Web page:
Friday 1st July – Reaching new multi-week lows, the Pound plunged as the economic woes continued to cause problems for the currency. Manufacturing PMI came in lower than expected and the latest consumer credit data showed that the cost-of-living crisis is impacting disposable income.
It was a good start for the Euro as it edged higher as a result of inflation exceeding forecasts. With inflation continuing to rise, it’s looking likely that the European Central Bank will need to take a different approach. However, pressure was placed on the single currency as the US Dollar surged, causing a negative correlation.
The US Dollar almost reached multi-year highs as it surged, following concerns that a global recession could hit, making the Greenback an appealing prospect for investors. Align with this, strong rate rises from the Federal Reserve helped to support the currency.
Thursday 30th June -The Pound dropped initially as a downward change to the final business investment figures placed pressure on the currency. Despite this, the Pound managed to recover during the afternoon even though there was no clear driver for the change in fortune.
The Euro dropped to two-week lows as investors were concerned that a second debt crisis was on the horizon. With imminent interest rate rises, borrowing costs in many different European countries have divided. Despite this, concerns were eased as the ECB will purchase bonds from countries with debt to limit yield spreads.
The US Dollar nudged higher at the start of the session as a downbeat market mood helped to enhance the appeal of the Greenback. However, gains were soon lost as a softer-than-expected US inflation hit the currency.
Wednesday 29th June -Investor concerns around the future of the UK economy caused the Pound to slide during trading. Along with this, the currency was also hit by comments from the Bank of England which hinted that there could be a slow approach to raising rates while it also claimed that the economy is already cooling.
The Euro ticked upwards early during trading but it soon turned downwards as markets reacted to comments from the European Central Bank. Inflation in Spain jumped by 1.2 percentage points while Germany was showing more of a mixed picture, leaving the single currency under pressure.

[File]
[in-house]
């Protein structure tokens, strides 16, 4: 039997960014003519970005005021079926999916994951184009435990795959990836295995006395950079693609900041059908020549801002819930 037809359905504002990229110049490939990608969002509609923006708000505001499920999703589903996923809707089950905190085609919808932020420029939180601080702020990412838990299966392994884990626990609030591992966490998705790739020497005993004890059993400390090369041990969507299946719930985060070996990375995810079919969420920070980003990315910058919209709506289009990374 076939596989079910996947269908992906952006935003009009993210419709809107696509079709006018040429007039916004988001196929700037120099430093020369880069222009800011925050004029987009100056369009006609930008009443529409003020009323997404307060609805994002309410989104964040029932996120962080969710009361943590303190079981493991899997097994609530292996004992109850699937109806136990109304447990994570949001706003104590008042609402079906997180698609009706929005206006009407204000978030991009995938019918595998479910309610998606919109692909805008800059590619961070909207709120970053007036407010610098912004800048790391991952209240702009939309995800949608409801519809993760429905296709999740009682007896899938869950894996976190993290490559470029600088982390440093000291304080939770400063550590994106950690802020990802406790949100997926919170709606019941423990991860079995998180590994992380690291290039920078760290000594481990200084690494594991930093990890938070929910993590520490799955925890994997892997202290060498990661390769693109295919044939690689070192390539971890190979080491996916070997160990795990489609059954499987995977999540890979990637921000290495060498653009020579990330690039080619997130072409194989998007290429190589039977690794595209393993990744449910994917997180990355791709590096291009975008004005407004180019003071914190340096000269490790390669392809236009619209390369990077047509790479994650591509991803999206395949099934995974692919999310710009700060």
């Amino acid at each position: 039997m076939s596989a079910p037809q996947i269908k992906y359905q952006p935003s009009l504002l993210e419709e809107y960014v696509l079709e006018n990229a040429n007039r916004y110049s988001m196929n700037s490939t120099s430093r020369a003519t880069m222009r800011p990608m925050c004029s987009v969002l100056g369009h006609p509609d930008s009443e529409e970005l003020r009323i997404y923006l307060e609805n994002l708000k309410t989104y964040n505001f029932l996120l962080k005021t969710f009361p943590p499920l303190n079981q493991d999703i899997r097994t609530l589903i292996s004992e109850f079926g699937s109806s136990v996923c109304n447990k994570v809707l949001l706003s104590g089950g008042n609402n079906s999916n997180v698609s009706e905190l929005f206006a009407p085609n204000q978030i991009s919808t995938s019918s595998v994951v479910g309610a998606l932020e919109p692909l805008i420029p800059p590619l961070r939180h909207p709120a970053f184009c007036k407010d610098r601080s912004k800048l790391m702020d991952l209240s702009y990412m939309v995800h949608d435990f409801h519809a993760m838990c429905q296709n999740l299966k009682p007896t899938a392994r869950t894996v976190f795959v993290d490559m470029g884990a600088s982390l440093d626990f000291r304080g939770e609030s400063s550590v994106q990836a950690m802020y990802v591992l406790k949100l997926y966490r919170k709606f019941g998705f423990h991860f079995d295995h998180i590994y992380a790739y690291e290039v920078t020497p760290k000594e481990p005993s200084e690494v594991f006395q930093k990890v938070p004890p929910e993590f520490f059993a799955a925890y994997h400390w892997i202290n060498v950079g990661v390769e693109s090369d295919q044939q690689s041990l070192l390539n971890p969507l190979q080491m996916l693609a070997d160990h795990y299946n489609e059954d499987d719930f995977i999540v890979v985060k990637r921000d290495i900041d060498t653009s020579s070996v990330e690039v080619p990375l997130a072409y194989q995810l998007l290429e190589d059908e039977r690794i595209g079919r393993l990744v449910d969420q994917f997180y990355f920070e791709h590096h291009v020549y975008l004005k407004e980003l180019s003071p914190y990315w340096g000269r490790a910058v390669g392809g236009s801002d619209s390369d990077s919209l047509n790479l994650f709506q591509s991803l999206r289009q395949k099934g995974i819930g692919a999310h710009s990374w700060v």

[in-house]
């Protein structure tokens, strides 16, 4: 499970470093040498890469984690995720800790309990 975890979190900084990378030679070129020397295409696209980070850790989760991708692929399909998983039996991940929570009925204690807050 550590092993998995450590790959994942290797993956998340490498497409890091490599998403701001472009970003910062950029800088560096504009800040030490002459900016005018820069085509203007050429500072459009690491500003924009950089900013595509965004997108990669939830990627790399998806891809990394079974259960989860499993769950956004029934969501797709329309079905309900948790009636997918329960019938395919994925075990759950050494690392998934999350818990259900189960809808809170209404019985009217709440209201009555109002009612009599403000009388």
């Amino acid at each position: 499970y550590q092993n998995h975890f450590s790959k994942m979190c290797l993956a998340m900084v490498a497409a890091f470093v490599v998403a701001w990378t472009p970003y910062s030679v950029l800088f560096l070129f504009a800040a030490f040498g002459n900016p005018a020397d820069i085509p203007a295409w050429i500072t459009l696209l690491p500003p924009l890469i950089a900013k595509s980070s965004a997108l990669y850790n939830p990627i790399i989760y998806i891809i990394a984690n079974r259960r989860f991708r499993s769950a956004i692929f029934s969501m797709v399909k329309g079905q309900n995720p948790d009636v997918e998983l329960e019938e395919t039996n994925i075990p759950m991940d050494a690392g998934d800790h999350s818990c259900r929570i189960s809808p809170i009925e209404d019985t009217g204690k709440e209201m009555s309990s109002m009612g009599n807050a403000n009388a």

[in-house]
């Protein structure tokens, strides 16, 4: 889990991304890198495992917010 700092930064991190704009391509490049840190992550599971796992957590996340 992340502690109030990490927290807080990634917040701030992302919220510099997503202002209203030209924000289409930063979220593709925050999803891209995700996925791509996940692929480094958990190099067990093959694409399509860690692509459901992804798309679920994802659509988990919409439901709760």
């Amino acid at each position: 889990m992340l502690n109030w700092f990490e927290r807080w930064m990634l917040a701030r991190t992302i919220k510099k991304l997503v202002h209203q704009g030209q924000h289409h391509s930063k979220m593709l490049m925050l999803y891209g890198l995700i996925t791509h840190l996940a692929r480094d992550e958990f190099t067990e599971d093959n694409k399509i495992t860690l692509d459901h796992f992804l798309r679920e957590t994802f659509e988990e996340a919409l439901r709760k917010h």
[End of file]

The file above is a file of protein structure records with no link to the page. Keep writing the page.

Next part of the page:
Following comments from the Federal Reserve, the US Dollar strengthened during trading as it indicated that rising inflation was more of a concern than a slow in growth. This suggested that the US economy is strong enough to handle rate increases.
Tuesday 28th June– The Pound dropped against many of its peers as investors were concerned about the impact that the Northern Ireland Protocol could have on the currency. This could trigger a trade war with the EU while a summer of discontent also placed pressure on the Pound as inflation races ahead of wage growth.
Even hawkish comments from the European Central Bank could not stop the Euro from slipping. It was indicated that a sharper rate rise could be seen in September and more increases following that. As a result, the negative correlation with the US Dollar only added to the pressure.
The US Dollar lost ground against many peers after the currency was hit by a bullish market mood. Despite this, an increase in US Treasury bond yields gave the safe-haven currency a boost, helping it to recover losses.
Monday 27th June – Domestic worries undermined a risk-on market mood and this caused the Pound to fluctuate. There are fears that the UK could end up in a UK-EU trade war as a result of the Northern Ireland Protocol Bill while criminal barristers decided to strike which added to the woes of the train strikes that took place the week before.
It was a strong day for the Euro as the single currency took advantage of a negative correlation with the weaker US Dollar. Along with this, the upbeat market mood of European investors also helped to give exchange rates a boost.
The US Dollar took a fall as trading sentiment improved and the bullish market mood was boosted by better-than-expected US Durable goods orders which added pressure to the Greenback.
Currency Ranges for the week:
GBP/USD: Low: 1.19855 High: 1.2307
GBP/EUR: Low: 1.15262 High: 1.16787
EUR/USD: Low: 1.0374 High: 1.06114